|Max Atkinson speaking at the European Speechwriters|
Network. I'm in the chair's chair at left.
I'd just finished a talk to a small group, and one of the attendees leaned over and said that to me as we were getting ready to part ways. Normally, I'd be delighted. For the baseball fan that I am, "out of the park" signifies a crowd-pleasing hit, an automatic and dramatic type of home run because the ball can't be caught. But we were in London and the attendee was British, so I was mainly confused. I love a baseball metaphor, as you know if you've seen Ivan Oransky's TED talk on over-medicalization, one in which we worked out a comparison to the baseball movie Moneyball. London was simply the last place I expected to hear "out of the park."
Turns out I shouldn't have been so surprised. A couple of days later, I chaired the European Speechwriters Network conference, where British communications researcher Max Atkinson cited the growing use of metaphors involving baseball in his country. Speaking on "How well does English really work as a common language of communication?", he confirmed the trend and pointed out that sports metaphors can get us in trouble even in a supposedly shared language:
....metaphors do sometimes need handling with care, especially in the case of sporting metaphors.
As a native speaker of British English, I often find myself bemoaning the fact that we have imported so many baseball metaphors from American English, even though it’s not a game that's played or understood by most British adults.
But that doesn’t stop us having to listen to fellow British presenters telling us about “Going up to the plate” or “getting past first base”.
Cricketing metaphors may be fine for speakers of English in Australasia, the Caribbean or the Indian sub-continent, but they're not much use in the USA, or indeed in the rest of Europe.I'm glad to know my instinct was correct. I may not speak what my British friends call proper English, but I know that baseball metaphors don't belong in a British sentence.
Sports metaphors can be incredibly useful tools, particularly when you want to describe movement (advance down the field, kick it over the goal posts), progress (hit it out of the park, score, touchdown), victory or defeat. Baseball as a metaphor can help you describe in shorthand matters of time (extra innings), it being a game famous for having no time limits. But when you don't consider the audience, as with any metaphor, the meaning and significance of phrasing your message may well be lost. If the metaphor's dated, out of sync with the age group or language of your audience, or just incomprehensible, your efforts are for naught. (I could have said "you'll strike out" there, but you see the problem with that, don't you?) With multilingual audiences on the rise and a global communications network available, attention to our shared values and pastimes is even more essential when deciding whether to use a metaphor.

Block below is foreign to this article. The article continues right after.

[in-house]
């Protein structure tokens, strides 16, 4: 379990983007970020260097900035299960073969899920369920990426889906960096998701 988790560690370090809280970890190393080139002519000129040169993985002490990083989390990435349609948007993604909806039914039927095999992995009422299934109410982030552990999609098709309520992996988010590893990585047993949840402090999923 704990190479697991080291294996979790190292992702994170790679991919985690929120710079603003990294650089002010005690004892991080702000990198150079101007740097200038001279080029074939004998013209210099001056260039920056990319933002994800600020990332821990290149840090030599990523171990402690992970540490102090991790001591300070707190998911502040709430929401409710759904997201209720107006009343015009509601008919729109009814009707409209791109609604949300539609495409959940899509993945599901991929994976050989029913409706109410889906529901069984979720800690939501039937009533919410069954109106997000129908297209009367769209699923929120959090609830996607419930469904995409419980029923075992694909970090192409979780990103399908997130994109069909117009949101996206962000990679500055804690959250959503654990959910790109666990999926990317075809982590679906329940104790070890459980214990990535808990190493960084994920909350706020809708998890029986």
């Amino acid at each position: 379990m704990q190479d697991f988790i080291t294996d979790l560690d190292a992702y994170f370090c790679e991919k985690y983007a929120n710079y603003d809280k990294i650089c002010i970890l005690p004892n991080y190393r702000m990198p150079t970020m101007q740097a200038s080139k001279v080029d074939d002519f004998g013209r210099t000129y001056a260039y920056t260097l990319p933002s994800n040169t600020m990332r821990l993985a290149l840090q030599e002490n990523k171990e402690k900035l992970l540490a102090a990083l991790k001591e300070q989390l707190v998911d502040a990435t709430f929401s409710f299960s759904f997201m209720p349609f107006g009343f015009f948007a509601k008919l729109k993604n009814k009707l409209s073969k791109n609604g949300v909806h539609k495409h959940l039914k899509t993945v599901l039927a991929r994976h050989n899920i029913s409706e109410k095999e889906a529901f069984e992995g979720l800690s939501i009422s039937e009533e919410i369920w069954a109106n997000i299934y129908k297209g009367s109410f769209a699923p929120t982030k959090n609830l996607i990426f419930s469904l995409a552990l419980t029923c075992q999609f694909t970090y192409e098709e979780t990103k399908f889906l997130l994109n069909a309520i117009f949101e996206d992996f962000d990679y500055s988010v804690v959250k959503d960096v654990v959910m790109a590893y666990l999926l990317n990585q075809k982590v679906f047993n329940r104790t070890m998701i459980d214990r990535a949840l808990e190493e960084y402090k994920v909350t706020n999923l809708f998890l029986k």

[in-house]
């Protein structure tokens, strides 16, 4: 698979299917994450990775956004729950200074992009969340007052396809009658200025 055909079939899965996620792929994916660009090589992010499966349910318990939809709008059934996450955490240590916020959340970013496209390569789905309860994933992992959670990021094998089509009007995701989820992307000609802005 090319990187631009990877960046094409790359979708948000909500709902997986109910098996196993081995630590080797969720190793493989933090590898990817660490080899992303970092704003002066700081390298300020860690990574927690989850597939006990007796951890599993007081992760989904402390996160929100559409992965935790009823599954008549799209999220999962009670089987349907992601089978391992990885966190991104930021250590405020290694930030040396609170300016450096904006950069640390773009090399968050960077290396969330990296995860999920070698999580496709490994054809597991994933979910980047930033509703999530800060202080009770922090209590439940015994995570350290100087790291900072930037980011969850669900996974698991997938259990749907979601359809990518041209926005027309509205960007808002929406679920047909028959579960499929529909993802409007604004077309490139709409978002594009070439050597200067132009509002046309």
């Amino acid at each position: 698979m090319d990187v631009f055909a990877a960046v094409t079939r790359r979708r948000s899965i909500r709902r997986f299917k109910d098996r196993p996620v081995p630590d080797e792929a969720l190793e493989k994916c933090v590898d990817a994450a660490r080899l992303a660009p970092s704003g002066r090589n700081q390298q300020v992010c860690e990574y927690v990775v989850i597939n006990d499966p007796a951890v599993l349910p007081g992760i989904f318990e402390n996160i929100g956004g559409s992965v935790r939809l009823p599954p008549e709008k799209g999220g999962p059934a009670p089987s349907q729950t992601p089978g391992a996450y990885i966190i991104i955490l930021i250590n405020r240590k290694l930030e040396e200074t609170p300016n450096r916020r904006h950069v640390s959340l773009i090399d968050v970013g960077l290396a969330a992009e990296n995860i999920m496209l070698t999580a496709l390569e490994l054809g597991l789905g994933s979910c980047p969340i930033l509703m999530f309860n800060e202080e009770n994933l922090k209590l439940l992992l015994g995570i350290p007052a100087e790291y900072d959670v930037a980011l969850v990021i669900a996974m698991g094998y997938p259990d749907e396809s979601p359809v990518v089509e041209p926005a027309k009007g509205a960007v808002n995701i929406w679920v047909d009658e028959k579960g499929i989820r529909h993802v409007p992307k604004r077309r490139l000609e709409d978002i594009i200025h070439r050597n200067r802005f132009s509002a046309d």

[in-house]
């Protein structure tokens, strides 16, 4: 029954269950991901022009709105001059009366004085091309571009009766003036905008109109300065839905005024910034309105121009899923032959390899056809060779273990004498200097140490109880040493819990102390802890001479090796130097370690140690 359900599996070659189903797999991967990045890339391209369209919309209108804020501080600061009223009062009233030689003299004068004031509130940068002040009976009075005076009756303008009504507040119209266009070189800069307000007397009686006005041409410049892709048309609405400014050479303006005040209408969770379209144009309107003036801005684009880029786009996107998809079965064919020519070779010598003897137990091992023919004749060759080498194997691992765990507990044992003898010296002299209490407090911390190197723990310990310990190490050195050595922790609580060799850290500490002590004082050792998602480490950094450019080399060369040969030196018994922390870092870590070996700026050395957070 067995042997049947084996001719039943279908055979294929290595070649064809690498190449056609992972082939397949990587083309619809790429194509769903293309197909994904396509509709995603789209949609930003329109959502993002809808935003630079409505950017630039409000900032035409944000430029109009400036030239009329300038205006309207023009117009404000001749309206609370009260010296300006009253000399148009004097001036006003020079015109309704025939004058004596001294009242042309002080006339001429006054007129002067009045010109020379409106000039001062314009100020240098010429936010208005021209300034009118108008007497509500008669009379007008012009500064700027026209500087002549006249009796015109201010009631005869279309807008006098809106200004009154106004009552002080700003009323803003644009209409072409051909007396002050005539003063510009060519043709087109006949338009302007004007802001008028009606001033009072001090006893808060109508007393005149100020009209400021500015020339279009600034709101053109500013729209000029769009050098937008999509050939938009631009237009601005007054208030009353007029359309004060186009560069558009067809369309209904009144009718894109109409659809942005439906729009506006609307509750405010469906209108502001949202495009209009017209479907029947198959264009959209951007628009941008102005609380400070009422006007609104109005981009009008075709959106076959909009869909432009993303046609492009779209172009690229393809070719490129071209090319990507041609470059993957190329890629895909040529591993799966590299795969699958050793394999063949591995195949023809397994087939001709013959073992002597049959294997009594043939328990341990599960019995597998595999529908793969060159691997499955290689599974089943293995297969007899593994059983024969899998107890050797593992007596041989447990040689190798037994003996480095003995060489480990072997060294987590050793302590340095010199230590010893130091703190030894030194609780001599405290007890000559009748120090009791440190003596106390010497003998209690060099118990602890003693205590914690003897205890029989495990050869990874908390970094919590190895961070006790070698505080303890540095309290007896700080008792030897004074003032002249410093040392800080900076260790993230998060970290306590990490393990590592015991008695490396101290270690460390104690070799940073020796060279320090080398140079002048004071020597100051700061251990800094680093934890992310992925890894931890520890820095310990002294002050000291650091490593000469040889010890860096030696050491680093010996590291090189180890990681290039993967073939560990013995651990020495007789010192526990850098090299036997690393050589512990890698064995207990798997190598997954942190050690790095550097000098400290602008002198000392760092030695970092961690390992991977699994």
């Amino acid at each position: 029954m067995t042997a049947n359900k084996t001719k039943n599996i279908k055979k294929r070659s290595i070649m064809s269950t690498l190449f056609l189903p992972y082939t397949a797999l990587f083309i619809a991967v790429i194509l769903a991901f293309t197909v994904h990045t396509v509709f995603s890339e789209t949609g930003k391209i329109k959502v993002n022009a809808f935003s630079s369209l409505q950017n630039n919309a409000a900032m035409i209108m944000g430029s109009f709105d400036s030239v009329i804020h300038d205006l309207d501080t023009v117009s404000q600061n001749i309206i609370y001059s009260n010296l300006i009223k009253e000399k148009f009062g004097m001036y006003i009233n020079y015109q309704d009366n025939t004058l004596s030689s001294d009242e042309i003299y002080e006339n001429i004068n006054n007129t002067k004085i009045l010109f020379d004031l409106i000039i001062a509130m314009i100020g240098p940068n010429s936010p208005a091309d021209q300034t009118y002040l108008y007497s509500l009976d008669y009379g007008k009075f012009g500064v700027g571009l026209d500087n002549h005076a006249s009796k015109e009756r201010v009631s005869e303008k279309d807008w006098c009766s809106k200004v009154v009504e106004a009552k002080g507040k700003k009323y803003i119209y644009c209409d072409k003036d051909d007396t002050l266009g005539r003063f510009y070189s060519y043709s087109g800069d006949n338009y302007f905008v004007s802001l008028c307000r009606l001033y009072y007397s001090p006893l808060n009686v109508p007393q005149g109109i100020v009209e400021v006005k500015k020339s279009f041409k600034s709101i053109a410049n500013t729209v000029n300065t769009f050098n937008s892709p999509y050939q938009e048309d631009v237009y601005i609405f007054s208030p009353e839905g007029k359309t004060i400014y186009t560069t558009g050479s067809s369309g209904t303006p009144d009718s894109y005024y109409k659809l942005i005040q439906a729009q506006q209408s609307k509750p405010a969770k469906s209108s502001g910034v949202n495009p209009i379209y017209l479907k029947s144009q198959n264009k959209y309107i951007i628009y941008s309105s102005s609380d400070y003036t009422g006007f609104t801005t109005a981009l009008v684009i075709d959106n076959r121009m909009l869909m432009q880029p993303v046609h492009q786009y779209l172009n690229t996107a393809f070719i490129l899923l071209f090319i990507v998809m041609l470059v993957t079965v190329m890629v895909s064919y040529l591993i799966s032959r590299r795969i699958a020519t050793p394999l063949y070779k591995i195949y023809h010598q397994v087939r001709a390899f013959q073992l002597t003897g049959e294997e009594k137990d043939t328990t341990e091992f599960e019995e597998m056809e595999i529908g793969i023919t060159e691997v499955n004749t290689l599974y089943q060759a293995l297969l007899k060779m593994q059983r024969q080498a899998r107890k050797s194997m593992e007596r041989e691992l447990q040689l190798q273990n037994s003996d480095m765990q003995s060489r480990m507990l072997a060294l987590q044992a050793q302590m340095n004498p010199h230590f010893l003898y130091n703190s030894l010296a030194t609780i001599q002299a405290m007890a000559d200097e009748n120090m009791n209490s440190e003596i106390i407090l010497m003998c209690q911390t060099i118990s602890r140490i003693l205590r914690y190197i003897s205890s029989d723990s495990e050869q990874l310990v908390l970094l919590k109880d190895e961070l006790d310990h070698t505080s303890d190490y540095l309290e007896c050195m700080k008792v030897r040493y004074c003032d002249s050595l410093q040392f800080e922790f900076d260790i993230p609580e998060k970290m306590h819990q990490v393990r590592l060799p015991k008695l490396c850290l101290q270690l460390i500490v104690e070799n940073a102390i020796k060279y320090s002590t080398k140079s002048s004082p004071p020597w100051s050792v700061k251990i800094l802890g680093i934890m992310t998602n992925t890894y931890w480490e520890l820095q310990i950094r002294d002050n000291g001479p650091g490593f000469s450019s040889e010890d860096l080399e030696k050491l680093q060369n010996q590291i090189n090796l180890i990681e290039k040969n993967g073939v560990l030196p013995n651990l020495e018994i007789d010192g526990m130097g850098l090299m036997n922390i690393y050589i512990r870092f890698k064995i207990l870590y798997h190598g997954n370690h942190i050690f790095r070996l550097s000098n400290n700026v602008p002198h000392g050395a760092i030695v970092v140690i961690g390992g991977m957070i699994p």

I sent Max this Jason Sudeikis video, in which the actor plays an American football coach who has taken over coaching a British football (soccer to Americans) team; the video was done in honor of NBC bringing non-American football to prime-time sports viewing in the U.S. It underscores how effortlessly and thoughtlessly we toss sports metaphors around. Max's next open course on speechwriting and presenting with impact will be in London on October 10 and 11, and you can learn much more from his book Lend Me Your Ears: All You Need to Know about Making Speeches and Presentations.